ROCKVILLE, Md. -- Sometimes the remains of American war dead arrive at the military morgue intact, sealed inside a "human remains pouch" -- a body bag.
Sometimes they arrive as "dissociated remains" -- a leg, an arm or other body parts ripped loose by the force of a roadside bomb or suicide bomber or air crash.
And sometimes there are "co-mingled remains" of several victims of a blast or crash, including service members, civilian bystanders and, in some cases, a suicide bomber.
Air Force Lt. Col. Laura Regan literally lays hands on remains of the dead. For U.S. troops killed in action, she is among the last service members to touch them as she tries to provide families of the fallen with the full truth about their deaths.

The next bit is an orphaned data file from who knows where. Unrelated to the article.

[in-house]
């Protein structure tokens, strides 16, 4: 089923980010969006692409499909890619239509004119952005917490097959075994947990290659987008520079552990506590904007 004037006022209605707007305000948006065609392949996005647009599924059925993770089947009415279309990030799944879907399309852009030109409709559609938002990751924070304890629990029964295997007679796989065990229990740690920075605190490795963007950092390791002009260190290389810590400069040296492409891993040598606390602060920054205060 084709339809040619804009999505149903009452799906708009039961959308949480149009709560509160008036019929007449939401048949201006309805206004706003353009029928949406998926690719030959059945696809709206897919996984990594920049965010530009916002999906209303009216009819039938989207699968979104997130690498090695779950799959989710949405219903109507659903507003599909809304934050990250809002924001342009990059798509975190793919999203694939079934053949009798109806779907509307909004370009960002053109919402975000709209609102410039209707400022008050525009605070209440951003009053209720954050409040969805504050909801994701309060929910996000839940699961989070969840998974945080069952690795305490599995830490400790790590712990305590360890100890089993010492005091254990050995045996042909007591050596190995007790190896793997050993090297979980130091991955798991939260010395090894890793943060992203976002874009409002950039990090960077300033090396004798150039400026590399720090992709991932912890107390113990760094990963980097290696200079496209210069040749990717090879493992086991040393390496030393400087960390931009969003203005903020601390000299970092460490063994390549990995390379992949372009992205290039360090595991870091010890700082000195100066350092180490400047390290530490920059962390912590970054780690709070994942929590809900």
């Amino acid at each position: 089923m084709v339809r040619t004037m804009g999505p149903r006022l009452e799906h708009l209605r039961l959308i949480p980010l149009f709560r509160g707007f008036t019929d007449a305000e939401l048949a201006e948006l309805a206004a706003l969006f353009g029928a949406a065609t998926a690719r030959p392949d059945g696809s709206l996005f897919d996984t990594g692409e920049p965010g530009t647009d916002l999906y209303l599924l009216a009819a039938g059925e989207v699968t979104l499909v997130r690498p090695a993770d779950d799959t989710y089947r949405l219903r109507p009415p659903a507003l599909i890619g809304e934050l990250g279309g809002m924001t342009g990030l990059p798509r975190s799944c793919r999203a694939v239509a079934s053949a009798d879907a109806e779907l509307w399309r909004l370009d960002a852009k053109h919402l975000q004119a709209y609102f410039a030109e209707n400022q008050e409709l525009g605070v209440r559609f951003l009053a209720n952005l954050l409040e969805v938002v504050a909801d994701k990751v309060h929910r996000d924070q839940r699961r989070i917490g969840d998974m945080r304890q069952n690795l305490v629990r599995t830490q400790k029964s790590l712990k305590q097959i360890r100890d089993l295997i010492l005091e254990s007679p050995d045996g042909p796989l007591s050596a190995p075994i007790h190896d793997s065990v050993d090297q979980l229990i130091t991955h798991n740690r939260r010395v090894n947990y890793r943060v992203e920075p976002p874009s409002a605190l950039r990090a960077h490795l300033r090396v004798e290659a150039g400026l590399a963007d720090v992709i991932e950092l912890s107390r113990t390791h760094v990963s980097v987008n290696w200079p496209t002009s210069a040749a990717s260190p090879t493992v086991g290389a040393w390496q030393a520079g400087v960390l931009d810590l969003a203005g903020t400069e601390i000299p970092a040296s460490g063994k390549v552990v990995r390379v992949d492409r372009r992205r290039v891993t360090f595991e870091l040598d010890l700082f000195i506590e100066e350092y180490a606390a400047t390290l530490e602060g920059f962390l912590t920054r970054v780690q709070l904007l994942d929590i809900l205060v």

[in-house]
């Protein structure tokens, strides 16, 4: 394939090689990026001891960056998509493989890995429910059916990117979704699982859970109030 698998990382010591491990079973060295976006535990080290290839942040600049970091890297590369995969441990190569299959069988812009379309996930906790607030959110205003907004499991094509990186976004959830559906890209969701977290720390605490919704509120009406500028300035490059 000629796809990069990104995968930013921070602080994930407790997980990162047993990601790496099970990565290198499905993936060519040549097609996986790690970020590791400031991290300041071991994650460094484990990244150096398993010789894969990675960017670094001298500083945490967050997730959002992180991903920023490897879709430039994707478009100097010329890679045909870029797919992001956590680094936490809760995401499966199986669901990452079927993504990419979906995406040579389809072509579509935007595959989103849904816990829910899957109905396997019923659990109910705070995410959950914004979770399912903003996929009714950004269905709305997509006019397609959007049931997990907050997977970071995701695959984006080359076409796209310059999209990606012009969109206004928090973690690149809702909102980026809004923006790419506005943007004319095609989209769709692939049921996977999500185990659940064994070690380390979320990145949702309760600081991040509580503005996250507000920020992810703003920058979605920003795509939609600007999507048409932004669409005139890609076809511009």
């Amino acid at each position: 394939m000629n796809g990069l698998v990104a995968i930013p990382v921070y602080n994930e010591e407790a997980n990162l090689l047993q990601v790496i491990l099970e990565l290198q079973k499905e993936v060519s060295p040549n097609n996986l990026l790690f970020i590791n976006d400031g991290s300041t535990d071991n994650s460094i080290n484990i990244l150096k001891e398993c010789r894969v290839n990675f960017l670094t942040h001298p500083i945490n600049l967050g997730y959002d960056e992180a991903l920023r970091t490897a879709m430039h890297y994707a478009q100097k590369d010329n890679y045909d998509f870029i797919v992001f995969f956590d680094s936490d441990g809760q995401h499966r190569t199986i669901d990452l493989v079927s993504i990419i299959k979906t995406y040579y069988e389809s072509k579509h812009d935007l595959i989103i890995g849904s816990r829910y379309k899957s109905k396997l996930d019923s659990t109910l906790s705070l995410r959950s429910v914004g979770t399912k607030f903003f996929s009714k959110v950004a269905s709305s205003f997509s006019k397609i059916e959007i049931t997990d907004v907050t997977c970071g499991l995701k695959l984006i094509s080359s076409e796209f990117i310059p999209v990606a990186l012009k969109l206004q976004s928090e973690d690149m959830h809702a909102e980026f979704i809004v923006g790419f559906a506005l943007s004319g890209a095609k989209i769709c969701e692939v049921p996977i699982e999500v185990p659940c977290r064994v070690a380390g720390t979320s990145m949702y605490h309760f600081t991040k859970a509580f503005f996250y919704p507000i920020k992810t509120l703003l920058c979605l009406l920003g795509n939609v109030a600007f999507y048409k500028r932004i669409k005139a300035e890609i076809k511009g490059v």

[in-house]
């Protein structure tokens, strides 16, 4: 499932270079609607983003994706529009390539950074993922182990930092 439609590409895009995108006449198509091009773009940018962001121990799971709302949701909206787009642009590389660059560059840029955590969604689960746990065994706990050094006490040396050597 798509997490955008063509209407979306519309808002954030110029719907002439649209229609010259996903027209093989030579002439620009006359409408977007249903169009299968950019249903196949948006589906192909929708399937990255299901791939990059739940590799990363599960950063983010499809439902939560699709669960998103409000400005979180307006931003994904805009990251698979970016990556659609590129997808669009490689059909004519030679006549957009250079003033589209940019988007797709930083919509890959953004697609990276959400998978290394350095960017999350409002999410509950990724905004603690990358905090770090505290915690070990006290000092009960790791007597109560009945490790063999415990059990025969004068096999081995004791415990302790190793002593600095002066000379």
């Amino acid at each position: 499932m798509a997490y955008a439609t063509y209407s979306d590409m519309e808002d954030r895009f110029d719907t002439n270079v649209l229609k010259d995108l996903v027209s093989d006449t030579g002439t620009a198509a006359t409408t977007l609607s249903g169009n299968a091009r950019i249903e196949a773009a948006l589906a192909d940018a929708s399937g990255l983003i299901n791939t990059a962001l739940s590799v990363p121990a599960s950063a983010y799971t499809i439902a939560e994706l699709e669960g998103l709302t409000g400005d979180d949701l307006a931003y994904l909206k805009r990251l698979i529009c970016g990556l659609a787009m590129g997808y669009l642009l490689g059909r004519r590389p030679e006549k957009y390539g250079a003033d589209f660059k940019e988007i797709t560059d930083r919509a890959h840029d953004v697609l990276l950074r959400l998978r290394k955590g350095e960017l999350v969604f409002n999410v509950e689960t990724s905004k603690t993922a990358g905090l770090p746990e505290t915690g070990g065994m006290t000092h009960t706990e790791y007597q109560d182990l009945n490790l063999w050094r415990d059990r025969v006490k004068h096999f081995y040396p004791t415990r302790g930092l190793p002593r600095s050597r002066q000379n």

As the military's only active duty forensic anthropologist, Regan unravels mysteries borne of wars in Afghanistan and Iraq, where the most common cause of death is not a bullet but a homemade bomb. She uses DNA, fingerprints, tissue analysis and painstaking observation to make positive identifications. Part of her "noble mission," she says, is making sure the remains survivors receive belong to their loved ones -- and no one else.